Secondly, what someone of wealth and fortune does with their riches is completely up to them. I mean this within boundaries, I’m not condoning some Hostel shit by any means. But as I don’t say to the average person I see at a bar,
‘Hey, you know how much money you could have saved not smoking?’,
or
‘You know drinking isn’t that smart, you should save more of your salary toward a fund for the future’…
Please, not only is it hypocritical, but just give me a break…

This isn’t a crack at race or ‘privilege’, the catch-all term that hurts everybody and solves nothing, which I could feel tittering from the beginning of these billboard concerns.

The money you honestly earn should be considered yours to do as you wish. Whether you enjoy your weekly wage, of the smallest amount, on a beer on your lawn beside your pals, to presenting your mistress with a Rolex in the Ritz, these are your decisions. The wealthiest men in South Africa are not white colonialists, and they enjoy driving fancy cars & expensive whiskeys as much as anyone else would. This is the reward for (I hope) hard work. As I very much intend on becoming somewhat successful in my own right, and should I be so fortunate, I’ll try practice philanthropy as much as I can. I also envision myself doing a lot of foolish, selfish things with my money (I mean genuinely silly stuff, like purchase an aeroplane that can land on water or building a robot squid — because I can). And should anyone have issues with that, and blame it on ‘privilege’, then I’d feel ambition, opportunity & hard work will forever be bruised by a hurtful, endemic blanket term, easy to use, rather than equate sensible eradication of corruption, nepotism & poverty.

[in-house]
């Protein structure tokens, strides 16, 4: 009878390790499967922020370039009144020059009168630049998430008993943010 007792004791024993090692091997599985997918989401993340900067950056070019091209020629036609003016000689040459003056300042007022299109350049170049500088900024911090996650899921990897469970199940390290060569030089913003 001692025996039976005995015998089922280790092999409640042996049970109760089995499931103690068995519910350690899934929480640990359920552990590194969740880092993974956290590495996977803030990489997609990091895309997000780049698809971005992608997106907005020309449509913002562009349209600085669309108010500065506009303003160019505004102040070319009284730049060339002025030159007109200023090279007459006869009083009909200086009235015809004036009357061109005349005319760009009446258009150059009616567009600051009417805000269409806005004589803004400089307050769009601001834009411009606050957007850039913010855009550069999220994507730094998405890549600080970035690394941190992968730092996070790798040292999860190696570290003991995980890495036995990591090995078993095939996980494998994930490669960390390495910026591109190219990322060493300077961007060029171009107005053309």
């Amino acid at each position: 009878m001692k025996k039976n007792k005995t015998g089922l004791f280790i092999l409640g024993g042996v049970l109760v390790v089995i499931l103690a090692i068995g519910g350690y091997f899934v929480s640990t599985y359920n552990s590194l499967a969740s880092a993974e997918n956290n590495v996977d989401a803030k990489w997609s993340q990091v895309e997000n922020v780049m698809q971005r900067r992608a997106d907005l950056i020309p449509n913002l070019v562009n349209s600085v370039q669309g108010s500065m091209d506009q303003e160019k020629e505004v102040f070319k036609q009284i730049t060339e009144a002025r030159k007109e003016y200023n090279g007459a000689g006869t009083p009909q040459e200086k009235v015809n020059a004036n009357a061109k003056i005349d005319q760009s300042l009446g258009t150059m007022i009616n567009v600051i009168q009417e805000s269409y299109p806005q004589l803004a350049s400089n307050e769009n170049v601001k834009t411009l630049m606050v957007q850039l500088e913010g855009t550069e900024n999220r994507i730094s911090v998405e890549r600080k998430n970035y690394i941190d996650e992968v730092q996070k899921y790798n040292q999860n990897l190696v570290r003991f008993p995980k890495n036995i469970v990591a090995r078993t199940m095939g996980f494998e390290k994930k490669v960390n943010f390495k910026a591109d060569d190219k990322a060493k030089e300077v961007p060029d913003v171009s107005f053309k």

The point being, honest earned money (‘honest’ meaning you didn’t get offered R130m to build a division of government’s website for a day’s work) is none of our business as to how it’s spent. If this is a concern of yours, I’d look more critically at where your tax money is going; because all political parties are practicing the same marketing stunts, appealing to the average, hedonistic traits of a free juice box and a shirt with someone’s face across it’s chest in exchange for your vote.

2. ‘Hijacking’ another hashtag/cause: